When single photons are repeatedly fired through a double slit apparatus, eventually an interference pattern emerges on the detector, suggesting that each individual photon actually propagates as a wave. Because the presence of the double slit wall changes the distribution of locations where each photon actually lands, it seems fair to say that the wave must interact with the double slit wall in some manner.
If the photon doesn't "hit" the double slit wall, but instead makes it to the detector, it seems the only interaction that could have occurred between the wall and the photon is an exchange of momentum. That is, the wave and the wall exchange momentum, thereby changing the direction of the wave, and ultimately impacting the distribution of arrival locations at the detector, but this interaction falls short of forcing the wave to collapse into a particle. I.e., the photon wave doesn't give up any energy to the wall, but does change direction when it interacts with the wall.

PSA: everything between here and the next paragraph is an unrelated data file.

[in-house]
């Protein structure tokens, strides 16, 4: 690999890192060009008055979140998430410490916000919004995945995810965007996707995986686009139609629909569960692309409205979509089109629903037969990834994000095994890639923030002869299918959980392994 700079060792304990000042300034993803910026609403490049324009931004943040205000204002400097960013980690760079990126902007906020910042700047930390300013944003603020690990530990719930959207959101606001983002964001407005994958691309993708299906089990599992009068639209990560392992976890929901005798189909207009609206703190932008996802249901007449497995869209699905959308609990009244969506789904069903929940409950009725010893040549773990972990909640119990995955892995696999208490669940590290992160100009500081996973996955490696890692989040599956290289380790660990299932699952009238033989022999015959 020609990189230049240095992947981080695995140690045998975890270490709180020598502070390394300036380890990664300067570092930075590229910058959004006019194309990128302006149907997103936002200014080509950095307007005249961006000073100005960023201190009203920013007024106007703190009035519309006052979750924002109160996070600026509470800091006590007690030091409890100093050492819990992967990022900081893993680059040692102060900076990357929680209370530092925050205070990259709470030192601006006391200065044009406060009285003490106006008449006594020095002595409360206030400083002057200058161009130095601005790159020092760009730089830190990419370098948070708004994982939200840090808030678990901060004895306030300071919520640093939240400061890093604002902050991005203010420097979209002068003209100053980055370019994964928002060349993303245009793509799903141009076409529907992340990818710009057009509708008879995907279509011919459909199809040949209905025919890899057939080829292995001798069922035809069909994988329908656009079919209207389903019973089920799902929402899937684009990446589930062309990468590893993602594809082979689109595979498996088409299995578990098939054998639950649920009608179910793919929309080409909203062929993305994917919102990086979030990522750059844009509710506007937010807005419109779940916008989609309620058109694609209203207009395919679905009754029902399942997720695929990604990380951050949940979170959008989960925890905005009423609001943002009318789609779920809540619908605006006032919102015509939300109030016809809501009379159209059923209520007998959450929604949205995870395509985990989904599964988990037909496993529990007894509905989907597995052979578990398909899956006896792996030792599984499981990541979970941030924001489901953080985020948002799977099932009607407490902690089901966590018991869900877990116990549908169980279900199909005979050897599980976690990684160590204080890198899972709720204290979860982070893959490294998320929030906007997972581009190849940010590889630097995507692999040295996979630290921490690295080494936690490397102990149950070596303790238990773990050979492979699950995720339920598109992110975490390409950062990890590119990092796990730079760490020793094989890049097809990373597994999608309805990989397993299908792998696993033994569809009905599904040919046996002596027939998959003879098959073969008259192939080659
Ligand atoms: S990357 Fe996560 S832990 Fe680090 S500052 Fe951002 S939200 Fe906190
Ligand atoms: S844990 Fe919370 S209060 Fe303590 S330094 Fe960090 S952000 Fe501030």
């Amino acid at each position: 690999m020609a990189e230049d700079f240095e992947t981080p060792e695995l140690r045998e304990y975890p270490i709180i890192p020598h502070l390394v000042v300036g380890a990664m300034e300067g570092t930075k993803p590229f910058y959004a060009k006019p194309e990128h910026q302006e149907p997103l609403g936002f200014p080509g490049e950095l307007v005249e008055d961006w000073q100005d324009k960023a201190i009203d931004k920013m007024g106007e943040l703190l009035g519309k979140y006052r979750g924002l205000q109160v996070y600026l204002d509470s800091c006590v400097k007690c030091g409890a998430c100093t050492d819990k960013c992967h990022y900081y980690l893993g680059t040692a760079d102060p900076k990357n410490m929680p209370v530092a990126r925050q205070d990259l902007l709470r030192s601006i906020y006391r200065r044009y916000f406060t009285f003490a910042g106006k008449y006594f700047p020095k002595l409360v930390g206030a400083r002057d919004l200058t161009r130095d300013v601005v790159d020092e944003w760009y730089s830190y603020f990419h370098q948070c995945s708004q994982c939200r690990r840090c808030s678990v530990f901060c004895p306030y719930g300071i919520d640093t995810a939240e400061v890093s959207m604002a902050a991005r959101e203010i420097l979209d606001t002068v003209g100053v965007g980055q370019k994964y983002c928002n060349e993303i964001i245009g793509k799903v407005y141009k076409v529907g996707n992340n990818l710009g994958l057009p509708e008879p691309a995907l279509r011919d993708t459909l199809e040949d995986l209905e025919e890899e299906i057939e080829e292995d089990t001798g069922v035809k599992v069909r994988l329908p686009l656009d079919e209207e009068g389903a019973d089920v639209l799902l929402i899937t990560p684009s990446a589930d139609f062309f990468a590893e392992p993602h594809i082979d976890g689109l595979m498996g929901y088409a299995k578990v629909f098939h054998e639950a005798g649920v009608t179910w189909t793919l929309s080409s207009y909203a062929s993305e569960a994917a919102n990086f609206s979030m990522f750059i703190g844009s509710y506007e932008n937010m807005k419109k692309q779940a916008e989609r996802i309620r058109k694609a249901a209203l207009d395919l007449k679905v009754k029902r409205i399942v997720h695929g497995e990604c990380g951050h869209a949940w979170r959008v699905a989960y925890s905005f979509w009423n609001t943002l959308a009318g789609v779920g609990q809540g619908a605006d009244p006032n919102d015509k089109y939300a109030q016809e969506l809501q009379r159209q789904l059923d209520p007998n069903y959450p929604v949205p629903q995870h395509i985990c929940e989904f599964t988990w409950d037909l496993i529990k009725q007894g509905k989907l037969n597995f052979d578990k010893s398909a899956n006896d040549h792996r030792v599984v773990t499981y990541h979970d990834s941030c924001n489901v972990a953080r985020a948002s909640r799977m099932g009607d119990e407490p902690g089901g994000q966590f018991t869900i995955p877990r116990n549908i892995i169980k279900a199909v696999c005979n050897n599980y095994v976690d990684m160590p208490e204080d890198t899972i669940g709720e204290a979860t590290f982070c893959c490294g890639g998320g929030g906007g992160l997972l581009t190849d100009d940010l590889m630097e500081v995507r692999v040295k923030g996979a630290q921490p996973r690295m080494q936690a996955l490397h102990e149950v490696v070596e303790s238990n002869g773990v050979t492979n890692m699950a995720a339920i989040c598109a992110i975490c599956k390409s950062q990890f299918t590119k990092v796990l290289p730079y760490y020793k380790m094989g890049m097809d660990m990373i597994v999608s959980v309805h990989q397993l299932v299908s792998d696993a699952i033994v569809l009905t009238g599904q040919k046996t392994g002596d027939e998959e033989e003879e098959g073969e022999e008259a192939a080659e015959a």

Is this a fair description of what happens physically, or theoretically, in the double slit experiment? If so, then doesn't this suggest that a quantum wave can exchange momentum without collapsing into a particle?